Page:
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Old 2019-11-03, 02:45   #6
EdH
 
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"Ed Hall"
Dec 2009
Adirondack Mtns

5·11·61 Posts
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I might be totally off the track, but couldn't you find the mergers by checking the last index for each sequence instead of downloading the whole sequence and looking for 80 digit matches?

I have a bash script that does that on a small scale. I don't know if it's of use, but I'll post it here with a description.

Basically, you make a list of all the sequences you would like to check, called seqList in the example below. Then you run the script and it downloads the last line page for each sequence, and looks for the last index on that page. It puts the index number into a matching array to the sequences that were read in. After the last sequence is retrieved from the db, it does a slow crawl through the index list looking for matches. If it finds a match, it lists the two sequences. If you're concerned about the load on the db, you can uncomment the sleep line and set it to 1 or 2 (or more) seconds.

I haven't tried this on a really large list, but here is a sample list with some of your earlier mergers, the script and output:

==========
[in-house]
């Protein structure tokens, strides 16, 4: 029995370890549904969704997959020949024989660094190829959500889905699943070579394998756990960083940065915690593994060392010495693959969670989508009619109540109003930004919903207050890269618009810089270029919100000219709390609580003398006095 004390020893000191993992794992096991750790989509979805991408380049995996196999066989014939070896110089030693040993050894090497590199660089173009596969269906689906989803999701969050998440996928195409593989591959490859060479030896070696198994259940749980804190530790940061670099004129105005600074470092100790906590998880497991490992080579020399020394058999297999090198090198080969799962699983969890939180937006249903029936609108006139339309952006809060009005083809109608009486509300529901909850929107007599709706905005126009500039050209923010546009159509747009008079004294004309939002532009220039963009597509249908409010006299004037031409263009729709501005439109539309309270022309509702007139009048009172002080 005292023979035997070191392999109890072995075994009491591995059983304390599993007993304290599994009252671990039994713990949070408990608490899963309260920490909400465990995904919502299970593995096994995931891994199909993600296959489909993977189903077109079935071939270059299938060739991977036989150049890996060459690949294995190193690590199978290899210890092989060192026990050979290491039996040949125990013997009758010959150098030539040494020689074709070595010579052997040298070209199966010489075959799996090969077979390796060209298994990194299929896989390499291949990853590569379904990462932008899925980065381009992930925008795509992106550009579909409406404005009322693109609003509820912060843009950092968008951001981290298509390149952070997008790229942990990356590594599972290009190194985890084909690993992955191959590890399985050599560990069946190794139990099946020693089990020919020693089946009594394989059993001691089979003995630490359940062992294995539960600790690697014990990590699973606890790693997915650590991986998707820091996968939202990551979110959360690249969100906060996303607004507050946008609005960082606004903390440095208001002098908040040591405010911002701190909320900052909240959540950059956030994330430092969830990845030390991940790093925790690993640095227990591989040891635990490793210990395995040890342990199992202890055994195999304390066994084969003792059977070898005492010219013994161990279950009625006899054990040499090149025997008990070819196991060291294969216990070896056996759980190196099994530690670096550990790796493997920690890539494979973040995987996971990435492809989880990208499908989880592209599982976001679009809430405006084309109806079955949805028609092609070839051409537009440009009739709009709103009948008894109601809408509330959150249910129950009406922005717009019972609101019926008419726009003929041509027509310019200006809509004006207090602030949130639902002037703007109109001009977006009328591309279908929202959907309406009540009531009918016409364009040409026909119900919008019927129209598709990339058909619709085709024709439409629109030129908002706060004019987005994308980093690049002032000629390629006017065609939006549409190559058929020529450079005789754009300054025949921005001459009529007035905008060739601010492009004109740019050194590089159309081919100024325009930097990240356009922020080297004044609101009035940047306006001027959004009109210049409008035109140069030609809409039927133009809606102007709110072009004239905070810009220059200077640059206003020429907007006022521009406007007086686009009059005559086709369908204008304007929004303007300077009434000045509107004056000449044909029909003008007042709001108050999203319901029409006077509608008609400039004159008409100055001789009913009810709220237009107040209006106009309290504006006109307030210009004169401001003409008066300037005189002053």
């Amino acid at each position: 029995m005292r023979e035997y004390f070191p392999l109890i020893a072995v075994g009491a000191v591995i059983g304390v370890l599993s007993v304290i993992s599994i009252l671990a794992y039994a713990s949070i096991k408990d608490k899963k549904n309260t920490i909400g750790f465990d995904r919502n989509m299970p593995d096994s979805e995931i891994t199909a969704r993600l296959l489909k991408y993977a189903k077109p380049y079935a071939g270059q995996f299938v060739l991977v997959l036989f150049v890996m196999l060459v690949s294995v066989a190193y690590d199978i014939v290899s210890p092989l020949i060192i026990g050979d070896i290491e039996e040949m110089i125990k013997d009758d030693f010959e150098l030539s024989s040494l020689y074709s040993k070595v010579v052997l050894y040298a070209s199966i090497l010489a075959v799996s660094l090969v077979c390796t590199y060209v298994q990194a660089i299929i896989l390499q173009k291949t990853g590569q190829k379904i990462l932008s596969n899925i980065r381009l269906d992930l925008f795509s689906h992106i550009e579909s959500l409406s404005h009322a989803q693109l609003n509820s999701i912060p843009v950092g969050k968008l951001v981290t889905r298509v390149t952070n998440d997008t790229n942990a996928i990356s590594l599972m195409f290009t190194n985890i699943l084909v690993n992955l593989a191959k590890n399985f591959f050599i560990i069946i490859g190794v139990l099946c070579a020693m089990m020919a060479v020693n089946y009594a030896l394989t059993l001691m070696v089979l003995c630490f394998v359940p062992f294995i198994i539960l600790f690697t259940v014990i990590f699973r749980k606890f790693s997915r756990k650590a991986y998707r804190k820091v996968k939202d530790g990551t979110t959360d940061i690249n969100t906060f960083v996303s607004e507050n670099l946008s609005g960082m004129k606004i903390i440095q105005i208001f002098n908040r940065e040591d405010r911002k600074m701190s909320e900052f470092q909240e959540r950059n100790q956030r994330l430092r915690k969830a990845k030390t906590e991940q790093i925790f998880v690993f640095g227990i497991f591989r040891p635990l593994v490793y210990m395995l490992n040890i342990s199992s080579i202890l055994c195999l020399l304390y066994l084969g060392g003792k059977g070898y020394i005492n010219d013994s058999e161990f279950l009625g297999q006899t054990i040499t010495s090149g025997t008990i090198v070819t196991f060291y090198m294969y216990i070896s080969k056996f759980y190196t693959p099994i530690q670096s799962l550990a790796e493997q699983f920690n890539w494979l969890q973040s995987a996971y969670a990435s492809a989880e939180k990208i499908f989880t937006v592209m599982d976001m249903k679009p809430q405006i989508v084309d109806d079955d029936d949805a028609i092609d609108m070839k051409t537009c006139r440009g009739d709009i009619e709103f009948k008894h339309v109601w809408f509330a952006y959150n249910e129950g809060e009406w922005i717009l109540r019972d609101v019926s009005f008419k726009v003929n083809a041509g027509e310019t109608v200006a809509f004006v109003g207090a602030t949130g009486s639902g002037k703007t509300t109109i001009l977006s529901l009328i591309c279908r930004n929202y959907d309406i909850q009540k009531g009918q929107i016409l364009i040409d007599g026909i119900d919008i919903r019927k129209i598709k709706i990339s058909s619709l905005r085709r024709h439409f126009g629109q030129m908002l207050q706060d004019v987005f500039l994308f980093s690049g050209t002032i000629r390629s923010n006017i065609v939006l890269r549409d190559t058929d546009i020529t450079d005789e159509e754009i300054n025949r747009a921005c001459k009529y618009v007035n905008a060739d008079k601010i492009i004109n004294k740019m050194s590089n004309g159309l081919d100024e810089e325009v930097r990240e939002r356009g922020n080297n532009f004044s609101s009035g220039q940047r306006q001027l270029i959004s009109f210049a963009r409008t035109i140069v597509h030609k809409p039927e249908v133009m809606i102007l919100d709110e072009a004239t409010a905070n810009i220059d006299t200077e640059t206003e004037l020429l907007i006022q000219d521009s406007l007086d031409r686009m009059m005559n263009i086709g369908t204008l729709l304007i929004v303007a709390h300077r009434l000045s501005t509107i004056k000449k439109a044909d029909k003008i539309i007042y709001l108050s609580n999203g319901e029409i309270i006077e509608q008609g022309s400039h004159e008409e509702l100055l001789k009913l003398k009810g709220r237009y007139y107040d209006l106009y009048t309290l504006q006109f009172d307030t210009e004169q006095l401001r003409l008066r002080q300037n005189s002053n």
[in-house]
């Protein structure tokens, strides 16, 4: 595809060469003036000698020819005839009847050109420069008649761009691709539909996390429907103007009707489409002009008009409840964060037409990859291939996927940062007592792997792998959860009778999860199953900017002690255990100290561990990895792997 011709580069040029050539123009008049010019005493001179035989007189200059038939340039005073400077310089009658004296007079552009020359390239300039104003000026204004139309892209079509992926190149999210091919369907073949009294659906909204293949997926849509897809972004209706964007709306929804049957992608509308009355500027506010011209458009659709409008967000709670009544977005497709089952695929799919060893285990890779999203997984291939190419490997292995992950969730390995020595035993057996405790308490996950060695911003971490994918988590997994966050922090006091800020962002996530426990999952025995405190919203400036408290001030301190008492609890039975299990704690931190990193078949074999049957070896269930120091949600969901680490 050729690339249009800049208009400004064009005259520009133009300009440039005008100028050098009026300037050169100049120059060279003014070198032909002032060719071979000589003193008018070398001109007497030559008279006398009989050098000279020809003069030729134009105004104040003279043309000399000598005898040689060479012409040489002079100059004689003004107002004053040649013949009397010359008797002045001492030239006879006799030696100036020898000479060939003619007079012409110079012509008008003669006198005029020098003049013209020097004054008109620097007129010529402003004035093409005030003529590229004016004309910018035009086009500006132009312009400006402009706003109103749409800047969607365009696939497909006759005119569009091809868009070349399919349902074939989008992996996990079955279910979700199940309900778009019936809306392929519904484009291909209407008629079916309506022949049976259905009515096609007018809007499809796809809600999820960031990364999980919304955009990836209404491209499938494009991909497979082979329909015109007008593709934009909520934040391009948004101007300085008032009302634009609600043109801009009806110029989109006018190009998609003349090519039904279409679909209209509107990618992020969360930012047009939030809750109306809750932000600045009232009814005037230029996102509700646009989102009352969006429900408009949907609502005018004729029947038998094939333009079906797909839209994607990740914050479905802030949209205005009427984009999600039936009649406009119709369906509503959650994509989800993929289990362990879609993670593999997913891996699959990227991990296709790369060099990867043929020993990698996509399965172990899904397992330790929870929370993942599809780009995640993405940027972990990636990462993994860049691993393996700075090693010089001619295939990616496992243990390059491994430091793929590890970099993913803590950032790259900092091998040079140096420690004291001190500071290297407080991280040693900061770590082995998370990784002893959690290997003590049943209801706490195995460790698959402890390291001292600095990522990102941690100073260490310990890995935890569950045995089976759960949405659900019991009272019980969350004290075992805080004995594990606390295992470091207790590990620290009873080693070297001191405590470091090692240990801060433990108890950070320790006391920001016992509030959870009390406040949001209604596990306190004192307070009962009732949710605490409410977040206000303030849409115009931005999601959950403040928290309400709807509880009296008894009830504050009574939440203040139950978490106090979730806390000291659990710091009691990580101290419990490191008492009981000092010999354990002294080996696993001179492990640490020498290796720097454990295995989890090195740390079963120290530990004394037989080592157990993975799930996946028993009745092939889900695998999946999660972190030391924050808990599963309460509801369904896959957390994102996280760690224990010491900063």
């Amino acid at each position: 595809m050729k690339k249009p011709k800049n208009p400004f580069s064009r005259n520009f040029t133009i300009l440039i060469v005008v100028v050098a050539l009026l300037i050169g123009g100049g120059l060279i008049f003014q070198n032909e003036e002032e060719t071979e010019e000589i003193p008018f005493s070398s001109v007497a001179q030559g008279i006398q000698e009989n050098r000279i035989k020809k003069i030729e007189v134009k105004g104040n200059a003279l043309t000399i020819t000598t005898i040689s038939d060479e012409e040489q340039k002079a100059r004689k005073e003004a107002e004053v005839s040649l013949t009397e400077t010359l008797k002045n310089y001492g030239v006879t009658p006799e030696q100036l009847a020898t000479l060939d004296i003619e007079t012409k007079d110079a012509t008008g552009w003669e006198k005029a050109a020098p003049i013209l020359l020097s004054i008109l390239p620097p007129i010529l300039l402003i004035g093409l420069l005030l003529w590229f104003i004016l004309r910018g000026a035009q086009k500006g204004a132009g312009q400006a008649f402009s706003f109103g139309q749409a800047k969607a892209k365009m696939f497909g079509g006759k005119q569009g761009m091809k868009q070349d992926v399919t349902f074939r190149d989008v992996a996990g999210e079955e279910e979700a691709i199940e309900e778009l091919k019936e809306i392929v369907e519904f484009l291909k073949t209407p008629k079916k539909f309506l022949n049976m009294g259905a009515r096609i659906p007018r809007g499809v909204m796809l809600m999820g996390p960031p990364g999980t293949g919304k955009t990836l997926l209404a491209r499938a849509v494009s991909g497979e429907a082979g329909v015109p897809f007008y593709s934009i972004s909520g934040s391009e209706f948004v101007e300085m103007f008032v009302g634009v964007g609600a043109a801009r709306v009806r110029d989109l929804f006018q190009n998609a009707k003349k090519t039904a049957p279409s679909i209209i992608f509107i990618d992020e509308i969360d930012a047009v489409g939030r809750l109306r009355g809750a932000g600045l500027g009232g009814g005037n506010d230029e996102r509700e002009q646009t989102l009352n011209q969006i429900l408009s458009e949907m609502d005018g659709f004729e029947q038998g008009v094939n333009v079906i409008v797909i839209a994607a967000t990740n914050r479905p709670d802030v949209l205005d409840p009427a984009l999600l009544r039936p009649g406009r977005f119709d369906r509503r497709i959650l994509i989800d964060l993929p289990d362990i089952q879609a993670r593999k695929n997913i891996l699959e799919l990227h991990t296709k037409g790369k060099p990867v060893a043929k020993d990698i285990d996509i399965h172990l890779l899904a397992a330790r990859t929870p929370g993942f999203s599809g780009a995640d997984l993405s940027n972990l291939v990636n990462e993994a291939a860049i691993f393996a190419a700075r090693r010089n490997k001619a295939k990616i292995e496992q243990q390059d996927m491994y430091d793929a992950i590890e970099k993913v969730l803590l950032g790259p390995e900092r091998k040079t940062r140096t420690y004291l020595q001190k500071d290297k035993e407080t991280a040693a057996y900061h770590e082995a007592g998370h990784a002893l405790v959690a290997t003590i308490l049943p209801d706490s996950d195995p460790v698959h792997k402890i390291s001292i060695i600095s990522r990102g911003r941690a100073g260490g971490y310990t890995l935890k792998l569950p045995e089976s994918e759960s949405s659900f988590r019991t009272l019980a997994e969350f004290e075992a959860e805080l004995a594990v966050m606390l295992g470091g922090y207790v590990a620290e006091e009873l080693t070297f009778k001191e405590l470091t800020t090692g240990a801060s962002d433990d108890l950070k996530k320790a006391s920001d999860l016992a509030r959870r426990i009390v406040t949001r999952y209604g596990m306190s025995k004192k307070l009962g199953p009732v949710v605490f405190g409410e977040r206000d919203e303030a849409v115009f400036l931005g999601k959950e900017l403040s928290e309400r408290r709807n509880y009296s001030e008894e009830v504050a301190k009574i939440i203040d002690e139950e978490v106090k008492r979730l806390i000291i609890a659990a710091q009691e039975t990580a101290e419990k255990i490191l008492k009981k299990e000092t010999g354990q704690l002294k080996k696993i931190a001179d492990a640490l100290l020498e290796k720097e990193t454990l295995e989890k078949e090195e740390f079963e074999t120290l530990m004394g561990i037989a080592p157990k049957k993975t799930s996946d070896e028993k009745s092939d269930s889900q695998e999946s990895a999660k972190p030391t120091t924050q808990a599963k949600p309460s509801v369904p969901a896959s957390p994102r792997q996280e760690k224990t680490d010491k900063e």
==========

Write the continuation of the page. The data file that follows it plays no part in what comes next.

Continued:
seqList example:
Code:
276
3366
4788
9852
29412
314718
1316832
2042496
seqTest.sh:
Code:
#!/bin/bash

count1=1
exec <"seqList"
  while read line
    do
      num[count1]=$line
      let count1=${count1}+1
    done

count2=1
while [ $count2 -lt $count1 ]
  do
      wget -q -U Mozilla/5.0 "http://factordb.com/sequences.php?se=1&aq=${num[$count2]}&action=last" -O dbTemp
      exec <"dbTemp"
        while read lastLine
          do
            case $lastLine in
              *"index.php?id="*) ind1=${lastLine##*index.php?id=}
              ind2[count2]=${ind1:0:19}
            esac
          done
    let count2=${count2}+1
#    sleep 1
  done

count3=1
while [ $count3 -lt $count1 ]
  do
    count4=2
      while [ $count4 -lt $count3 ]
        do
          if [ ${ind2[$count4]} -eq ${ind2[$count3]} ]
            then
              echo "Sequence ${num[$count4]} matches sequence ${num[$count3]}"
          fi
          let count4=${count4}+1
        done
    let count3=${count3}+1
  done
Output:
Code:
$ bash seqTest.sh
Sequence 4788 matches sequence 314718
Sequence 29412 matches sequence 1316832
Sequence 9852 matches sequence 2042496
I would think this could be used for a much larger list, but it would have to be let run to finish as it sits. I suppose it could be modified to write the sequence and index in a similar fashion to the earlier list and it could be done in sections then, with the sections concatenated for later review.

All comments are welcome, including those that tell me how full of it I am. . .
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